Cited as the “Father of Radio,” Guglielmo Marconi was born in Bologna, Italy on April 25, 1874.

Inspired by the recent discovery of “electromagnetic waves,” Marconi began experimenting with wireless telegraphy in Italy in the early 1890s. In 1896, he secured the world’s first patent in radio telegraphy and demonstrated how the wireless telegraph could send coded messages throughout the air. The following year, he founded the Marconi Wireless Telegraph Company to offer wireless service to the public.

In 1899, Marconi brought his discoveries to America and founded American Marconi, a company that would influence the development of radio. By 1901, Marconi had developed the first practical radio-signaling system and made the first transoceanic transmission.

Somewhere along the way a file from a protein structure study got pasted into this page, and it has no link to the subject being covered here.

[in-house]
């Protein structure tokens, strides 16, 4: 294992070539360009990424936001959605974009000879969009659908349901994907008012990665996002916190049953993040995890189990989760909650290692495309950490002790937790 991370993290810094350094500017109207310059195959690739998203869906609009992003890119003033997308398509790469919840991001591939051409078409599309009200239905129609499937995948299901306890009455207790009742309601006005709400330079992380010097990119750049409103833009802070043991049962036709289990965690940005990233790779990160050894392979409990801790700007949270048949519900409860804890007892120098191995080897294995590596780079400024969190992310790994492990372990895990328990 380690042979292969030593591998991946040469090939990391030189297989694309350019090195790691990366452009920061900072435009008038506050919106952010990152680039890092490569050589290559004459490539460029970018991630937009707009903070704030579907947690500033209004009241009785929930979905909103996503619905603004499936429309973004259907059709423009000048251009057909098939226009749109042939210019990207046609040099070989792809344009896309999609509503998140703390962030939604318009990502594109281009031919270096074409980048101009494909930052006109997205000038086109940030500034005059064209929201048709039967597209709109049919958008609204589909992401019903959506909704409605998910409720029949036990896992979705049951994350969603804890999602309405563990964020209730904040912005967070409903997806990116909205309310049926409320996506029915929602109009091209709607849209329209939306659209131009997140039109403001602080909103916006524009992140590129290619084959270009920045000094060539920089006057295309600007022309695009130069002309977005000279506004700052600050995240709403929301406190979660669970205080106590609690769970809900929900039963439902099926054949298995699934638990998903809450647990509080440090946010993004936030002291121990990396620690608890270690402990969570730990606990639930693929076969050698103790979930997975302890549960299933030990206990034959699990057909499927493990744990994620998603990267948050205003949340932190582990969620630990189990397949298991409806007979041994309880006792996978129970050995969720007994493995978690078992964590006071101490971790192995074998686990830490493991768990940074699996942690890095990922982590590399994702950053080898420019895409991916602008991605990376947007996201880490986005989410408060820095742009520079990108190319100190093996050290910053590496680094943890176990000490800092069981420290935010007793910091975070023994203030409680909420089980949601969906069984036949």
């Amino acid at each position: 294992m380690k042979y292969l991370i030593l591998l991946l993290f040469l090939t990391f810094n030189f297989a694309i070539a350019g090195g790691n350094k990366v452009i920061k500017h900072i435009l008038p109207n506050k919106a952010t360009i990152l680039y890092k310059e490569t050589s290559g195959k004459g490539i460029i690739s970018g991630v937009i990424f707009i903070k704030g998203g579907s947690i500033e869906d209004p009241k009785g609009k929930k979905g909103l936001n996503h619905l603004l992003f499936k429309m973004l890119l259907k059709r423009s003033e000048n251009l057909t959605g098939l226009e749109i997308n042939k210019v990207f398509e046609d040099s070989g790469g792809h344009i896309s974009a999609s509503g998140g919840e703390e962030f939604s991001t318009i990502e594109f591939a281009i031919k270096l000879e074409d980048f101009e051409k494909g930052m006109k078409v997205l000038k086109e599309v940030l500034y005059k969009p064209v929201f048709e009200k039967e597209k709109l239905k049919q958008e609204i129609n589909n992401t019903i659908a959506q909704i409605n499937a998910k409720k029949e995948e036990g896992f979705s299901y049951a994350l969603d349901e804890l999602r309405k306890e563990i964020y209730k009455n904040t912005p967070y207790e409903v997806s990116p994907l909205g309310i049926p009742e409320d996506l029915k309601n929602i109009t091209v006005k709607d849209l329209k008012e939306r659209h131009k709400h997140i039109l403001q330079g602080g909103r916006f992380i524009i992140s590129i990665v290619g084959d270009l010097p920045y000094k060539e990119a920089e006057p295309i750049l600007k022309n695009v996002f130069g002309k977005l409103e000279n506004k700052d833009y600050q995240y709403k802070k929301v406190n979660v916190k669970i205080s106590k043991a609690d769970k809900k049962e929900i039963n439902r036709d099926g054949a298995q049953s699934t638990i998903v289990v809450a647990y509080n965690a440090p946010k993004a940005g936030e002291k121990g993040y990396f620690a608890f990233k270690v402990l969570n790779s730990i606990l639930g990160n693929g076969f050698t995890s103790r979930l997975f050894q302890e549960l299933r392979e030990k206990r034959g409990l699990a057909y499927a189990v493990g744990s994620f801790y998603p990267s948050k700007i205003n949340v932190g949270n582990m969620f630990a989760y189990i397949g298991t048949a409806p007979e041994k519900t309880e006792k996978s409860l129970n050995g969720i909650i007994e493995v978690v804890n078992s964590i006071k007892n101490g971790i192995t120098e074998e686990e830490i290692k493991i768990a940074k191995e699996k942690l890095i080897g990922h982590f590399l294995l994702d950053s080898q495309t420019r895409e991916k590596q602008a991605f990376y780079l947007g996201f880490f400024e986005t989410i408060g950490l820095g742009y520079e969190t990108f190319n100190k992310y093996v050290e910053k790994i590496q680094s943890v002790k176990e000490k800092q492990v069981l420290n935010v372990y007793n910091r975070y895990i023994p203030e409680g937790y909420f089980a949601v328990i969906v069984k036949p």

In 1909, Marconi won a Nobel Prize in Physics for his achievements. Ten years later, American Marconi and its patents were purchased by a new holding company, the Radio Corporation of America (RCA).

In 1912, following the sinking of the Titanic, survivors were rescued by the RMS Carpathia of the Cunard Line. Employed by the Marconi Company was David Sarnoff, the only person to receive the names of survivors immediately after the disaster via wireless technology. Wireless communications were reportedly maintained for 72 hours between the Carpathia and Sarnoff.

Although other inventors would follow in his footsteps, Marconi’s innovations took the crucial first steps towards making broadcast radio a reality.

Guglielmo Marconi died on July 20, 1937.

He was inducted into the Radio Hall of Fame in 1988.